When applied correctly with sufficient time allocated to rest and recovery, regular physical activity promotes general health on many levels - from boosting the immune system to helping alleviate chronic pain.
And it’s not just about physical health either! Through multiple biochemical pathways, regular exercise positively influences mental health, and is often used in therapy of anxiety, chronic stress and depression.
So, as a preventive measure, exercise is undoubtedly great.
But what to do when you’re unwell? Should you “sweat it out” and push through despite fighting symptoms of sickness or experiencing an injury, or is it wiser to rest completely? And if you do rest, are any changes required for your nutrition protocol?
These are some of the questions we get quite often - so today’s blog is all about exercising and dieting (or not!) when feeling under the weather.
Spoiler alert: there are no black and white answers here, so always assess your situation carefully and get advice from your health practitioner! However, the tips below can steer you in the right direction and prepare you for some common scenarios.
Tip #1: Don’t get frustrated
Honestly, don’t! Whether you caught a nasty virus before even starting a new program, or an old injury started playing up in the final weeks, do your best to not get too overwhelmed and upset.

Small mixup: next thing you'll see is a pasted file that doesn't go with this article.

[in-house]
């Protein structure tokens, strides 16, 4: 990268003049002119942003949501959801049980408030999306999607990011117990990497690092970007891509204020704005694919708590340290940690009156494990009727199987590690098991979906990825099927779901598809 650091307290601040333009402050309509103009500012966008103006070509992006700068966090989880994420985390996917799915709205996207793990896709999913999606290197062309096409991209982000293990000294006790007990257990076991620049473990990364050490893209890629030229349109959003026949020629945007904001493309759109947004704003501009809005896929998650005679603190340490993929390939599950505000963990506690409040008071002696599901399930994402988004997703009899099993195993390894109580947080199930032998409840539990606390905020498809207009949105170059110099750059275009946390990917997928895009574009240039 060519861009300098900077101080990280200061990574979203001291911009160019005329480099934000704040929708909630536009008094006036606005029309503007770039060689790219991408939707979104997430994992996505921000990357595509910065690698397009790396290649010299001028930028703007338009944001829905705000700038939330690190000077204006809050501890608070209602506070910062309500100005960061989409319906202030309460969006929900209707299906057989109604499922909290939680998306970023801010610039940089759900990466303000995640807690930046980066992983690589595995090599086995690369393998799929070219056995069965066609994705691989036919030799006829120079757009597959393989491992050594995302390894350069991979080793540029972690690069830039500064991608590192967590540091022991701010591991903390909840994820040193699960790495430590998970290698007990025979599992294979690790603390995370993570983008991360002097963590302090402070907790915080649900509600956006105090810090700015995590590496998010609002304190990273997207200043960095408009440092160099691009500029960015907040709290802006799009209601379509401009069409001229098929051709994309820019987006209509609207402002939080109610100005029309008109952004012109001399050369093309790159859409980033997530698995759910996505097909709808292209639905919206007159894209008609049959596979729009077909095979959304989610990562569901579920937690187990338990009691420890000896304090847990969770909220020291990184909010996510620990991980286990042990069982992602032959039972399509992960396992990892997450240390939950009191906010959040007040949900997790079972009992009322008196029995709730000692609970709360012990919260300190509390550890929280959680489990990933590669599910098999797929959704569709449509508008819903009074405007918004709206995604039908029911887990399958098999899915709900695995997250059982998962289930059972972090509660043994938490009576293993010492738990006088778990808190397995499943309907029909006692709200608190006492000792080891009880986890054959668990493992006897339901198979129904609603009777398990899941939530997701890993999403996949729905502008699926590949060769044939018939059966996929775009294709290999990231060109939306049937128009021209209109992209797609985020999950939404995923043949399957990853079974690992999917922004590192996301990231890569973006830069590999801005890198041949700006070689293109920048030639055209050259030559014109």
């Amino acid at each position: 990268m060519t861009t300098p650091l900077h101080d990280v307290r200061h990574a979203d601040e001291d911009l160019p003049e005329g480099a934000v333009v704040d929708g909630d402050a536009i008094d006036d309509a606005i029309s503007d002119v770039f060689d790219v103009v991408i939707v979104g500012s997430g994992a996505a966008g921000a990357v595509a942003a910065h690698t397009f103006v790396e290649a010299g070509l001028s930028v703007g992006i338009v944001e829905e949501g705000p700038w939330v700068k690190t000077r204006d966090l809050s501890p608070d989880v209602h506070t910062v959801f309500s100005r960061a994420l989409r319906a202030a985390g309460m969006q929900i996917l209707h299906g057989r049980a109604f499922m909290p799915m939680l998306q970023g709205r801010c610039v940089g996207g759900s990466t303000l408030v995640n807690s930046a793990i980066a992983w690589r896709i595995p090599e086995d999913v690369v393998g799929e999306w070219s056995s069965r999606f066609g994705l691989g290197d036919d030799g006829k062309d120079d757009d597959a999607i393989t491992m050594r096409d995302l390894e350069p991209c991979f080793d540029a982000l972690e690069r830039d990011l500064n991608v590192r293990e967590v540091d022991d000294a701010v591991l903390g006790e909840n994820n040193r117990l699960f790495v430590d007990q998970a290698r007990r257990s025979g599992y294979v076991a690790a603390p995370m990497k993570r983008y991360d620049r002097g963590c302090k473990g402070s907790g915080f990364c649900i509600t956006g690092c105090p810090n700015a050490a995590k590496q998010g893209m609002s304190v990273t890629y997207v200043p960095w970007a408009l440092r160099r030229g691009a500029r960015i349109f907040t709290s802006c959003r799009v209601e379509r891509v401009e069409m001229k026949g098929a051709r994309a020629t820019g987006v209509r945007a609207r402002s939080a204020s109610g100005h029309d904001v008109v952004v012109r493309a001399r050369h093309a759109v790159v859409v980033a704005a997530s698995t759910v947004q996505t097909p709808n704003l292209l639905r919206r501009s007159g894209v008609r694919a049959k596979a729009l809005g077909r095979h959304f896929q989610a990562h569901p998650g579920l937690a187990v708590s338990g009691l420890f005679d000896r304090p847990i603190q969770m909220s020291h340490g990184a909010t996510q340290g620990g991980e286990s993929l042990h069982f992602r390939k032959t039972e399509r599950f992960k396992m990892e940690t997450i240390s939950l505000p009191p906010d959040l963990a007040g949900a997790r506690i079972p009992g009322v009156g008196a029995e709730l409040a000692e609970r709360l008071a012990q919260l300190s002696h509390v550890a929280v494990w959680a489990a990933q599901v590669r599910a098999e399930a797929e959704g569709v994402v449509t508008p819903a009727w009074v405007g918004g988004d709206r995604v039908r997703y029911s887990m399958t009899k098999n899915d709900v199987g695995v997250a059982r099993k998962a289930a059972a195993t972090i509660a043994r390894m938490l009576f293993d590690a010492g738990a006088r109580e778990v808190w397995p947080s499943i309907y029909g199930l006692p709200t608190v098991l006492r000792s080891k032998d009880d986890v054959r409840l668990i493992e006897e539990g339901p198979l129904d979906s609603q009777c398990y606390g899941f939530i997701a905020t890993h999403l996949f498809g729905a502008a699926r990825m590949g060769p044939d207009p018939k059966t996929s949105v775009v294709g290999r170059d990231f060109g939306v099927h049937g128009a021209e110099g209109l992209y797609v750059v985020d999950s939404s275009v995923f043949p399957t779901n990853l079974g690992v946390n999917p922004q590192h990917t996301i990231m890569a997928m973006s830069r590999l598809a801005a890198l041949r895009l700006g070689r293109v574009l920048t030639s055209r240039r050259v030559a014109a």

Life happens - and by recovering correctly, you’ll get back on track! Stressing yourself out and dwelling on disappointment and frustration isn’t going to help you - instead, it can slow down the healing process.
Here are some words of wisdom from our stunning long-term client Megan Goddard:
“I’ve been sick for almost a week now, and as a result haven’t exercised this entire time. I also don’t have a definite time frame of getting back into it. Of course, I am frustrated that I’ve had this setback, because I love training and seeing great results. However, I keep reminding myself of the following:
- Despite getting sick every once in a while, I always get back on track - and this time will be no exception!
- I can’t change what has happened - so I might as well focus on recovery as per doctor’s orders. I am trying to stay as positive as possible - and being a part of the BBR community has helped me so much with this mindset!
- I can still focus on nutrition, even when unable to train, and maintain my progress by nourishing my body appropriately.
I hope this helps anyone struggling with sickness or injury!”
We honestly couldn’t agree more - and importantly, this brings us to the next tip…
Tip #2: Listen to your healthcare team
Plain and simple: if you sought out health advice and your health professional prescribed rest, please adhere to this recommendation!
If you’re feeling “well enough”, it doesn’t hurt to ask about alternatives to your usual physical activity patterns. For example, if a certain injury doesn’t allow you to lift heavy, you may still be able to go on walks, or do some types of exercise.
However, the best course of action is always to ask - not assume! Your health is such an important asset, and it’s not worth risking it unnecessarily in any circumstances.
Tip #3: “Above the neck” rule
Many experts agree that if you’re feeling ok overall and are only experiencing “above the neck” symptoms while sick, you may be able to exercise! This is known as the “above the neck” rule, or a “neck check”.
Such symptoms include:
- A mild sore throat
- Nasal congestion
- Tearing eyes
- Mild headache
So if the “neck check” worked, you may still be able to exercise if you wish! Just always remember that these symptoms may still turn into something more serious - so you may want to opt for a home workout to avoid spreading the germs to others.